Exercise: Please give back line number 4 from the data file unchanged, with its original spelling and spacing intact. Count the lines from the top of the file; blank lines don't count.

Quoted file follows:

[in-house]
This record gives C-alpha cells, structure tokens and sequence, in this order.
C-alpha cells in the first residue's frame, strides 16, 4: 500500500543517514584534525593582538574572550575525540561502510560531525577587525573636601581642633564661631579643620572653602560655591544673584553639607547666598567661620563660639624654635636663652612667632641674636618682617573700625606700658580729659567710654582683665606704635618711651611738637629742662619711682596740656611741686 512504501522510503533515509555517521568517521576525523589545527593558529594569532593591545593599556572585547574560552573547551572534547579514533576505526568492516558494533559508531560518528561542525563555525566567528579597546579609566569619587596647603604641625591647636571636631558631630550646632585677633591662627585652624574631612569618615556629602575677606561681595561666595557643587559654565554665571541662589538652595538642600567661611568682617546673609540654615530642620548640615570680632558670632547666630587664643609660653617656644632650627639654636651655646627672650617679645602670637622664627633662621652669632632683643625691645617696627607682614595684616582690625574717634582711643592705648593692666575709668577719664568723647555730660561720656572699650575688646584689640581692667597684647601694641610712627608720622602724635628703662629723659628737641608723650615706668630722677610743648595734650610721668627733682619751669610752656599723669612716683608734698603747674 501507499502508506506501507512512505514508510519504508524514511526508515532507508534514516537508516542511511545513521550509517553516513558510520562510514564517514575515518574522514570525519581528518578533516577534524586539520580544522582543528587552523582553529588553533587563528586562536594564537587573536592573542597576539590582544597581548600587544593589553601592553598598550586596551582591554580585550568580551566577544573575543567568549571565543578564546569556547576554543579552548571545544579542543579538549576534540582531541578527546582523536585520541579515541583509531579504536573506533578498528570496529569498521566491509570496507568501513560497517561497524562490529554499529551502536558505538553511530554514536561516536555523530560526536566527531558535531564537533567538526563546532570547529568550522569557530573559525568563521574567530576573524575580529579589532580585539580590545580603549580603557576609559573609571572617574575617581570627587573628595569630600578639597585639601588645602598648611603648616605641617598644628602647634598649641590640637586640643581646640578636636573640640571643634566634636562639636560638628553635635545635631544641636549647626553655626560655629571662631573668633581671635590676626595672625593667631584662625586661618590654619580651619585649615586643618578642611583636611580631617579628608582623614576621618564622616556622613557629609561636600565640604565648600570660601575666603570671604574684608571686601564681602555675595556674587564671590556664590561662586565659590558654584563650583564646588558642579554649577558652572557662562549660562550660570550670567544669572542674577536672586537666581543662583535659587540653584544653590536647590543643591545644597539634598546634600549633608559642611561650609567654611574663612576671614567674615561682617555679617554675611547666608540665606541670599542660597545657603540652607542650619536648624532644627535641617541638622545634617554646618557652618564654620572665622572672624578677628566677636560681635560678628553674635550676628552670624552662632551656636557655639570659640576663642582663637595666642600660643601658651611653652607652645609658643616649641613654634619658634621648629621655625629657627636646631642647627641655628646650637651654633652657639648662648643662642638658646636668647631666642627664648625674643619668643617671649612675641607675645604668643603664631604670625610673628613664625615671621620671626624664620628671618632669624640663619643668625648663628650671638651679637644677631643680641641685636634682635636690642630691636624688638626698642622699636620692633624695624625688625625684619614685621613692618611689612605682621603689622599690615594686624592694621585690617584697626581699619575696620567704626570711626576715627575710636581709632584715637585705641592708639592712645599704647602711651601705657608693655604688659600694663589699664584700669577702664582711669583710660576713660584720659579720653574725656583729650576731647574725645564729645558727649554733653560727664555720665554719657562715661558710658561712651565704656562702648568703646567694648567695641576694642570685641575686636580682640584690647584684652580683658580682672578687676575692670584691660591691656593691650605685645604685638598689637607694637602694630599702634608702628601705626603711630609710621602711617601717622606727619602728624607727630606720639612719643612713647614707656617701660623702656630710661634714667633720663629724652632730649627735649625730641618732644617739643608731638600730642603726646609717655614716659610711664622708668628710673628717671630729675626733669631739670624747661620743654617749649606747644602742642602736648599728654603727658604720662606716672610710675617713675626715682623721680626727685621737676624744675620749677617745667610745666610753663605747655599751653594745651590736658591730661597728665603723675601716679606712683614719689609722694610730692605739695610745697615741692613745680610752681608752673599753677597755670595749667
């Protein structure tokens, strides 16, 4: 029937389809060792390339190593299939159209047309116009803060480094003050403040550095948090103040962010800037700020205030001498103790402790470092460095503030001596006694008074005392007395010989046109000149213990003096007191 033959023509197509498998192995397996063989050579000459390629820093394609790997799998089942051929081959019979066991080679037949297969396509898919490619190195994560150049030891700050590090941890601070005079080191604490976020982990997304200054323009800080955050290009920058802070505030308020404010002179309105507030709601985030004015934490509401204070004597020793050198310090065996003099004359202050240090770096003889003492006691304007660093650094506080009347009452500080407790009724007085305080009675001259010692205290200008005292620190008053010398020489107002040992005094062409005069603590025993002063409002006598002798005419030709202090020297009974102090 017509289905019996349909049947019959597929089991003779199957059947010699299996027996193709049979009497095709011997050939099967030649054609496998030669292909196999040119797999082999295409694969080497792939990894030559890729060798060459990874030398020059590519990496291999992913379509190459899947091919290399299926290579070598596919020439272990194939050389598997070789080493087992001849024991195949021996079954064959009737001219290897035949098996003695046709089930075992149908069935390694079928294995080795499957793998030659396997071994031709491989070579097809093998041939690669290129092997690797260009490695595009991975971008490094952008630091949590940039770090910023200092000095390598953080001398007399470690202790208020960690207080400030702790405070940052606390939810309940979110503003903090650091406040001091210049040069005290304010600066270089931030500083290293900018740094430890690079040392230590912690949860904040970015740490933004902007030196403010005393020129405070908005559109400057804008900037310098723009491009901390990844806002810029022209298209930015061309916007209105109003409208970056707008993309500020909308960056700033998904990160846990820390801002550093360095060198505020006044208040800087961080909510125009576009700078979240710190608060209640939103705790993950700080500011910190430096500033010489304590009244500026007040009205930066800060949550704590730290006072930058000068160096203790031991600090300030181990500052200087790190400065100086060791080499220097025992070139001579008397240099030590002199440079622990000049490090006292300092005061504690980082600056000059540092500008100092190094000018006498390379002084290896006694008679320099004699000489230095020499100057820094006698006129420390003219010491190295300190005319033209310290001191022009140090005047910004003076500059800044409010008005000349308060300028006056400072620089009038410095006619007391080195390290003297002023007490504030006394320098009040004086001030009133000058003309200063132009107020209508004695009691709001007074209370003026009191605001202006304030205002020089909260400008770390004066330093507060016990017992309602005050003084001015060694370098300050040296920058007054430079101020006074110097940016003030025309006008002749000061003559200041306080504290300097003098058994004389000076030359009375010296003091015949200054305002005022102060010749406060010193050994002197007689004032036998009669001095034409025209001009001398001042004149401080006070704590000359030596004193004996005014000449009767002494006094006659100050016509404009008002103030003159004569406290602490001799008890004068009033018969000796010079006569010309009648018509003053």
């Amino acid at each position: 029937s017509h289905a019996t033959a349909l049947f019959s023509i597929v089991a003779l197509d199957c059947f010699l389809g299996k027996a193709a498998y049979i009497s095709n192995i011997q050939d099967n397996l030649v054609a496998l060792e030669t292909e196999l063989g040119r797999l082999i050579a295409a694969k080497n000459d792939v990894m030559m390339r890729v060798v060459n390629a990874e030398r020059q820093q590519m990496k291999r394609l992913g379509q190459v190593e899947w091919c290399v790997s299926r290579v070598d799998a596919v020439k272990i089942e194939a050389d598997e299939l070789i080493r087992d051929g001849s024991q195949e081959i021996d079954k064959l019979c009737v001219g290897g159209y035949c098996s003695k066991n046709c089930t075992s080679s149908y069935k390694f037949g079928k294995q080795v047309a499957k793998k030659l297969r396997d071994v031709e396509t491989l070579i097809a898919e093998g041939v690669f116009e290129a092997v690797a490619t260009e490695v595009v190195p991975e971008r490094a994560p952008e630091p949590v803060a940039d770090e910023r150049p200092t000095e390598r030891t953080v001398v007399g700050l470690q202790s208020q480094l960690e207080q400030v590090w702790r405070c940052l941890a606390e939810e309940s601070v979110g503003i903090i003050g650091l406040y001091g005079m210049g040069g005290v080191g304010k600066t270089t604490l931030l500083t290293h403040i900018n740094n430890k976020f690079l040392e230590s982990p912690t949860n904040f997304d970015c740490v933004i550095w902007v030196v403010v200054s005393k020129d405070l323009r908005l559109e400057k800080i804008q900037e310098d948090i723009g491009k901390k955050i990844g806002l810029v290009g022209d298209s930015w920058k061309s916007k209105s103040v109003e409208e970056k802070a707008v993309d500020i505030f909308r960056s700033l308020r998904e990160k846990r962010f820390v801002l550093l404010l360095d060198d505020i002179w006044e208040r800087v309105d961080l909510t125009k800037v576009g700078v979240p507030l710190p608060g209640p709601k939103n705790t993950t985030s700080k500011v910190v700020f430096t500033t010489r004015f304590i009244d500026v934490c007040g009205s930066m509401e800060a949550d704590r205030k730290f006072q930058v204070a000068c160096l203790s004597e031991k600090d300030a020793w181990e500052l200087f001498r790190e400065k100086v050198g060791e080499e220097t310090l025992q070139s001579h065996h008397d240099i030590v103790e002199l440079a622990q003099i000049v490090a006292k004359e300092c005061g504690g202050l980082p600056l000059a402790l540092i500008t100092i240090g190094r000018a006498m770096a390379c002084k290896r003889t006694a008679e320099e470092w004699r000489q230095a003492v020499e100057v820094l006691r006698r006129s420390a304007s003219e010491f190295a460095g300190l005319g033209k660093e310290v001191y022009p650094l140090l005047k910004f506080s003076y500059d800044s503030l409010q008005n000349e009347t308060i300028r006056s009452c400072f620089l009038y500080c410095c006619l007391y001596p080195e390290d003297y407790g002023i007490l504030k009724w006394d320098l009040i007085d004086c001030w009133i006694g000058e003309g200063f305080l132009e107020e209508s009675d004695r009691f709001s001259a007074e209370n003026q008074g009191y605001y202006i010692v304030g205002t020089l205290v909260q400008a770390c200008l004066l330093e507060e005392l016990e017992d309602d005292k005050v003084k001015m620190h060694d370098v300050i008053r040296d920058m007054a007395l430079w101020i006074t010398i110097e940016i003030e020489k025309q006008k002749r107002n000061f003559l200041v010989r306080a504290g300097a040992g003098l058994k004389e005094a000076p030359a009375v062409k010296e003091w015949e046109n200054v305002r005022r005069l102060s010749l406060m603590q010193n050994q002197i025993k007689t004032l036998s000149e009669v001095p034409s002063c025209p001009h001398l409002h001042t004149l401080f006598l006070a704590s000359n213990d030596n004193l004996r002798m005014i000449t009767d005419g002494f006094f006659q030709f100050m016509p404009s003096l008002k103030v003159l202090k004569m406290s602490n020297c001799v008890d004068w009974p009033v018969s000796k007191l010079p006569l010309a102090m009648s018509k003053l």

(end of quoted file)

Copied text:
């Protein structure tokens, strides 16, 4: 029937389809060792390339190593299939159209047309116009803060480094003050403040550095948090103040962010800037700020205030001498103790402790470092460095503030001596006694008074005392007395010989046109000149213990003096007191 033959023509197509498998192995397996063989050579000459390629820093394609790997799998089942051929081959019979066991080679037949297969396509898919490619190195994560150049030891700050590090941890601070005079080191604490976020982990997304200054323009800080955050290009920058802070505030308020404010002179309105507030709601985030004015934490509401204070004597020793050198310090065996003099004359202050240090770096003889003492006691304007660093650094506080009347009452500080407790009724007085305080009675001259010692205290200008005292620190008053010398020489107002040992005094062409005069603590025993002063409002006598002798005419030709202090020297009974102090 017509289905019996349909049947019959597929089991003779199957059947010699299996027996193709049979009497095709011997050939099967030649054609496998030669292909196999040119797999082999295409694969080497792939990894030559890729060798060459990874030398020059590519990496291999992913379509190459899947091919290399299926290579070598596919020439272990194939050389598997070789080493087992001849024991195949021996079954064959009737001219290897035949098996003695046709089930075992149908069935390694079928294995080795499957793998030659396997071994031709491989070579097809093998041939690669290129092997690797260009490695595009991975971008490094952008630091949590940039770090910023200092000095390598953080001398007399470690202790208020960690207080400030702790405070940052606390939810309940979110503003903090650091406040001091210049040069005290304010600066270089931030500083290293900018740094430890690079040392230590912690949860904040970015740490933004902007030196403010005393020129405070908005559109400057804008900037310098723009491009901390990844806002810029022209298209930015061309916007209105109003409208970056707008993309500020909308960056700033998904990160846990820390801002550093360095060198505020006044208040800087961080909510125009576009700078979240710190608060209640939103705790993950700080500011910190430096500033010489304590009244500026007040009205930066800060949550704590730290006072930058000068160096203790031991600090300030181990500052200087790190400065100086060791080499220097025992070139001579008397240099030590002199440079622990000049490090006292300092005061504690980082600056000059540092500008100092190094000018006498390379002084290896006694008679320099004699000489230095020499100057820094006698006129420390003219010491190295300190005319033209310290001191022009140090005047910004003076500059800044409010008005000349308060300028006056400072620089009038410095006619007391080195390290003297002023007490504030006394320098009040004086001030009133000058003309200063132009107020209508004695009691709001007074209370003026009191605001202006304030205002020089909260400008770390004066330093507060016990017992309602005050003084001015060694370098300050040296920058007054430079101020006074110097940016003030025309006008002749000061003559200041306080504290300097003098058994004389000076030359009375010296003091015949200054305002005022102060010749406060010193050994002197007689004032036998009669001095034409025209001009001398001042004149401080006070704590000359030596004193004996005014000449009767002494006094006659100050016509404009008002103030003159004569406290602490001799008890004068009033018969000796010079006569010309009648018509003053």